They set a goal of reducing one million square feet of E&G space – about 10% of the university’s total – by 2024, whether by demolishing it or through divestment. This would in turn eliminate roughly $200 million of the university’s $800 million in facility needs, plus $8 million in operations costs. “We would then reinvest those dollars in existing facilities – which would be renovations – or in new facilities that could provide better-quality, mission-driven space that supports the best learning environment,” Morgan said.
Data is King
He needed a few key resources to achieve this goal. First and foremost was support from university leadership; equally important was a new resource allocation model in which academic units paid for their own space, using funding that previously went into the general operations pool.
Once individual departments were made responsible for these costs, Morgan found himself fielding phone calls from deans and department heads realizing they didn’t need all their space after all. “That was critical,” Morgan said, “because I needed this space as receiving space for those folks that would be coming out of buildings that we are going to demolish or divest.”
Finally, Morgan needed good data, something he didn’t have at the outset. When he assumed his current role, he discovered that only the university's research units were required to complete a space utilization inventory – and they were only required to complete it every three years. “That's not going to work, especially when we have to identify space for the people coming out of the buildings that we’re going to eliminate,” he said.
So, he persuaded the university’s leadership to make that survey an annual requirement for every department (this is where support from the top comes in handy). “Our Vice Chancellor of Operations sends out the email saying, ‘This is mandatory. You must do this,’” Morgan said. “We have great data now.”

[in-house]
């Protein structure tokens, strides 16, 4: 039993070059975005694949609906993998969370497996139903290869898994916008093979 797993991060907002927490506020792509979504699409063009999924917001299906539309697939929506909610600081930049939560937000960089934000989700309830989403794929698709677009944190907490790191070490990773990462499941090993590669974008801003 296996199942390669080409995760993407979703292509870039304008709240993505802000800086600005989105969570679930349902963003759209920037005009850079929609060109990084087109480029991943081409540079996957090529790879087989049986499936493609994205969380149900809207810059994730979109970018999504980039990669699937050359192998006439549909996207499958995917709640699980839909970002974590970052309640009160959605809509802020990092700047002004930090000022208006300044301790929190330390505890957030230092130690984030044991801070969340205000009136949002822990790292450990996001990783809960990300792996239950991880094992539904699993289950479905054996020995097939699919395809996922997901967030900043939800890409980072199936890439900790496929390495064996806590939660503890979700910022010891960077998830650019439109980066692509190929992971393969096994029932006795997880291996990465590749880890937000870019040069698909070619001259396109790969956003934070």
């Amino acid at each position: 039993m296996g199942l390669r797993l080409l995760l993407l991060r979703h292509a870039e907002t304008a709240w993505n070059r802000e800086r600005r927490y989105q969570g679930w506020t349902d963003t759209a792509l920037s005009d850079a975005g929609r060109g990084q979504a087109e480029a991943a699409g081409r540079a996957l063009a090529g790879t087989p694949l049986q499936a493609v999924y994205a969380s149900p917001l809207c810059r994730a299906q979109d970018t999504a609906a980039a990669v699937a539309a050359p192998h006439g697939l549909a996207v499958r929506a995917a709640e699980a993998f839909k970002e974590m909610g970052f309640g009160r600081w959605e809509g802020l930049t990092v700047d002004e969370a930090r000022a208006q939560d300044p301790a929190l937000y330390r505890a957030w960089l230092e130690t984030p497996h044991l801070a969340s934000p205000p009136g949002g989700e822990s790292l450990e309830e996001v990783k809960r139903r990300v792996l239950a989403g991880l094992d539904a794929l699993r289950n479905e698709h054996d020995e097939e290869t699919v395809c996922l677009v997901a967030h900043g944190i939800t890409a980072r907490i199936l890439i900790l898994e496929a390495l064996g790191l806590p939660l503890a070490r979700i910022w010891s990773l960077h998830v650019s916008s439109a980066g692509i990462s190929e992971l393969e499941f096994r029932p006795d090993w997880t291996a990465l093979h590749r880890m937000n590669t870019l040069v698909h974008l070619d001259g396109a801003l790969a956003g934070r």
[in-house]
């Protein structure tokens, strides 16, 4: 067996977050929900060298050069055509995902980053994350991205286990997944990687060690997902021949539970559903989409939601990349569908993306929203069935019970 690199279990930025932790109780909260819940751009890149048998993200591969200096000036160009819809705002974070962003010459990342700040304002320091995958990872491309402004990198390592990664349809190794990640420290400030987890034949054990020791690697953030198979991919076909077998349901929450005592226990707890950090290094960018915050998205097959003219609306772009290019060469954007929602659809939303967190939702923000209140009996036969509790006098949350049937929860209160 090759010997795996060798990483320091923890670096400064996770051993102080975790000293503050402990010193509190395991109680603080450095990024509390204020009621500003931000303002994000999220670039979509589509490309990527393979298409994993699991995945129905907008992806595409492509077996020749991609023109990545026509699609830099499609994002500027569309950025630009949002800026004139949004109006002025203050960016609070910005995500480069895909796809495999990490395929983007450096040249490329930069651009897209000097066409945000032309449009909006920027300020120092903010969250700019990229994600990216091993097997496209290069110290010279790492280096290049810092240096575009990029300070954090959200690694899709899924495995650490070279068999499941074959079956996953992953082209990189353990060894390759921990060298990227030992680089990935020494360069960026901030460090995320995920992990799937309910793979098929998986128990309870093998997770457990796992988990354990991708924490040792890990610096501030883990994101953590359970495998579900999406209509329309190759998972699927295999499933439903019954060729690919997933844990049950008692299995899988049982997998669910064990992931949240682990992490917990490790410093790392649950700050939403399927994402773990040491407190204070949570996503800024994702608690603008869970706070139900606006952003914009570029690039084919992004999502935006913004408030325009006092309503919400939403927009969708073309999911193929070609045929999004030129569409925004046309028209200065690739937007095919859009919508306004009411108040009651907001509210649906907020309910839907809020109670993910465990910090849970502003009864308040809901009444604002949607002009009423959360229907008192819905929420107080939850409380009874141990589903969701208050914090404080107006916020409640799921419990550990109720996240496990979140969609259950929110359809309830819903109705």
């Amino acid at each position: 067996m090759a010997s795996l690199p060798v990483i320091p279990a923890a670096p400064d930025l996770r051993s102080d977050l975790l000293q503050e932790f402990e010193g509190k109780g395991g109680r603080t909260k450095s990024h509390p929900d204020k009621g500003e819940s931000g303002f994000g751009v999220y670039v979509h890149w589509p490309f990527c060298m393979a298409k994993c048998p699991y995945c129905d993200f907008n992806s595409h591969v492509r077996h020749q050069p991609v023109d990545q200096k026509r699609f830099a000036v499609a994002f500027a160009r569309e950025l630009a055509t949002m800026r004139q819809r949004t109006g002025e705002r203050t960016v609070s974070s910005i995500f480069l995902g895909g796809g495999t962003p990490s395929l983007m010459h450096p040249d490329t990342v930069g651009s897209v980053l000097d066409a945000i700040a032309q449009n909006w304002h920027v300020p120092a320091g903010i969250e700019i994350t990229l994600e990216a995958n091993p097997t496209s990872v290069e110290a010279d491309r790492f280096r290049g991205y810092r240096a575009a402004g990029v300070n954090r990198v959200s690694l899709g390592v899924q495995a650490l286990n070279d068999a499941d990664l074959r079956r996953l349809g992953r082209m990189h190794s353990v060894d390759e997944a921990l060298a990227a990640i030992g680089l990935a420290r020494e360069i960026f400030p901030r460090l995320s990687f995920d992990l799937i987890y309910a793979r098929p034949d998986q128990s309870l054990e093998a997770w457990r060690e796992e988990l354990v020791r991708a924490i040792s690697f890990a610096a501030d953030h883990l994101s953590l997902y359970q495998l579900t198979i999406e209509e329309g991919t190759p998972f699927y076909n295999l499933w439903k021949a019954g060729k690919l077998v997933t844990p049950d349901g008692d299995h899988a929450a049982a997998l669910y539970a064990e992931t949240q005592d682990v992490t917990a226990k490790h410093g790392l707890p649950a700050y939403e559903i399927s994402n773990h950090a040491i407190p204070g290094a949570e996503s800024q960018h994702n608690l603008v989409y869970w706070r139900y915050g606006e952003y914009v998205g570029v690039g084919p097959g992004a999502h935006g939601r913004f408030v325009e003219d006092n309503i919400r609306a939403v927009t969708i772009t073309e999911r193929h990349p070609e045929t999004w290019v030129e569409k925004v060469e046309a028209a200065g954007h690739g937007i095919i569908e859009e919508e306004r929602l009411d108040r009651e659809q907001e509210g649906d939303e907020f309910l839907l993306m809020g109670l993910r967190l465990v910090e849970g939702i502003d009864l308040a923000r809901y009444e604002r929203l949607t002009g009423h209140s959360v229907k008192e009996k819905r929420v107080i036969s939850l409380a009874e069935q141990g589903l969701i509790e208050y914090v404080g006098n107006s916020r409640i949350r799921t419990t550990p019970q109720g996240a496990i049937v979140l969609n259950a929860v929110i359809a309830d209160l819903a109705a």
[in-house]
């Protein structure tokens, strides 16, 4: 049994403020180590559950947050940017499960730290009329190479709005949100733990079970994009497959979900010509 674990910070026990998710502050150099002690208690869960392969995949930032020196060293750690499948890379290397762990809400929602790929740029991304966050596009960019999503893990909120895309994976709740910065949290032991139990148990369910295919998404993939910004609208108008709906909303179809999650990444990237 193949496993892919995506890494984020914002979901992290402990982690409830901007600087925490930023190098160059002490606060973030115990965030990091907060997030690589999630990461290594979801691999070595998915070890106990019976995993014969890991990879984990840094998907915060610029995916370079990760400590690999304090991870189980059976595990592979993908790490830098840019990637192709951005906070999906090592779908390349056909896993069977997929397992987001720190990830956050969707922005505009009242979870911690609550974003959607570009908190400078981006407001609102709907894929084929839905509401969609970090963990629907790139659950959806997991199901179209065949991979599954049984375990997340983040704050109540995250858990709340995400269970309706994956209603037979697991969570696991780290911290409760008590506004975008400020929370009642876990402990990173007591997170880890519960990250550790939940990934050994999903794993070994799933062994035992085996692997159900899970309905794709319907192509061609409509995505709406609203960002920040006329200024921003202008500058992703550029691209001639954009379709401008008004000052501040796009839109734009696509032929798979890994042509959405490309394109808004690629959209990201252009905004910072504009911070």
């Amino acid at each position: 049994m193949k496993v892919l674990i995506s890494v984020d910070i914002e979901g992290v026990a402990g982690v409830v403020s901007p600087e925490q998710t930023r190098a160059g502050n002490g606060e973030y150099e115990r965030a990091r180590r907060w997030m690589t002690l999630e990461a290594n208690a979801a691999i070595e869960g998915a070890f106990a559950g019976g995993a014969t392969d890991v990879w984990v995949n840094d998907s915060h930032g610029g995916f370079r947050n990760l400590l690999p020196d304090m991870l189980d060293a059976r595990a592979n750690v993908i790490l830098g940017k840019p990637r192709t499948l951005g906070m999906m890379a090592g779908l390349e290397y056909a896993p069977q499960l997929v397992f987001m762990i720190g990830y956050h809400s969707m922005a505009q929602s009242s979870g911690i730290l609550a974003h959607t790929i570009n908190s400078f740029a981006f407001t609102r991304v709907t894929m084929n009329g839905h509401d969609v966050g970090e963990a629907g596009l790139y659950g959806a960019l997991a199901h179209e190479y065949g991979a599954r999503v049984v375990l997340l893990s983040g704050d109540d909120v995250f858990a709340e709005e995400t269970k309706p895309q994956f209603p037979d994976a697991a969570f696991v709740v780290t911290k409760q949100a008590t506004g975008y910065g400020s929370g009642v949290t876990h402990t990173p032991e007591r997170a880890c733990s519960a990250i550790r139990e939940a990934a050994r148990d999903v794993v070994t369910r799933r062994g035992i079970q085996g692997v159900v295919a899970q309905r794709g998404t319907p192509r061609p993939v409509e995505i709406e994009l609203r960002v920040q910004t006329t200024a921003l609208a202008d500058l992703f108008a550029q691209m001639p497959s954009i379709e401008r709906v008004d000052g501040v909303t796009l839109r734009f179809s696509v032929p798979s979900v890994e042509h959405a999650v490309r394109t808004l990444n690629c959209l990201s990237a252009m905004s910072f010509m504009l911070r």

In addition to internal surveys, Mizzou contracts with Sightlines and ISS to conduct detailed building surveys, identify facilities needs, and develop cost estimates. These cost estimates are used to determine each building’s Facility Condition Needs Index, which calculates the building’s maintenance and repair costs by its replacement value.
What Morgan ultimately determined is that any building with an FCNI of at least .4 – meaning its renovation costs would total 40% of its replacement value – is deficient, and in need of a full renovation. Any building with an FCNI of at least .8, meanwhile, is slated for demolishment. “Those are the buildings that you just say, that’s not worth it,” Morgan said.
Empathy, Transparency, Communication
Five years into its space reduction initiative, Mizzou is more than halfway to the finish line. Morgan expects that by the fall of 2022, the university will have shed 531,000 gross square feet, eliminating $112 million in backlogged facility needs.
He advised that institutions pursuing similar initiatives consider every possible means of reducing space, from online classes and remote work options to office-sharing and new charge-per-use budget models. Also crucial: constant engagement with stakeholders – deans, provosts, faculty councils, student organizations – and transparency at every step of the process. Mizzou’s master plan website, for instance, features quarterly reports about the space reduction initiative.
As he wrapped up his presentation, Morgan stressed the importance of ensuring that any facilities initiative furthers the university’s academic mission. “Have empathy, listen to the customer, and then be as transparent as possible during the process," he concluded. "Communication is critical."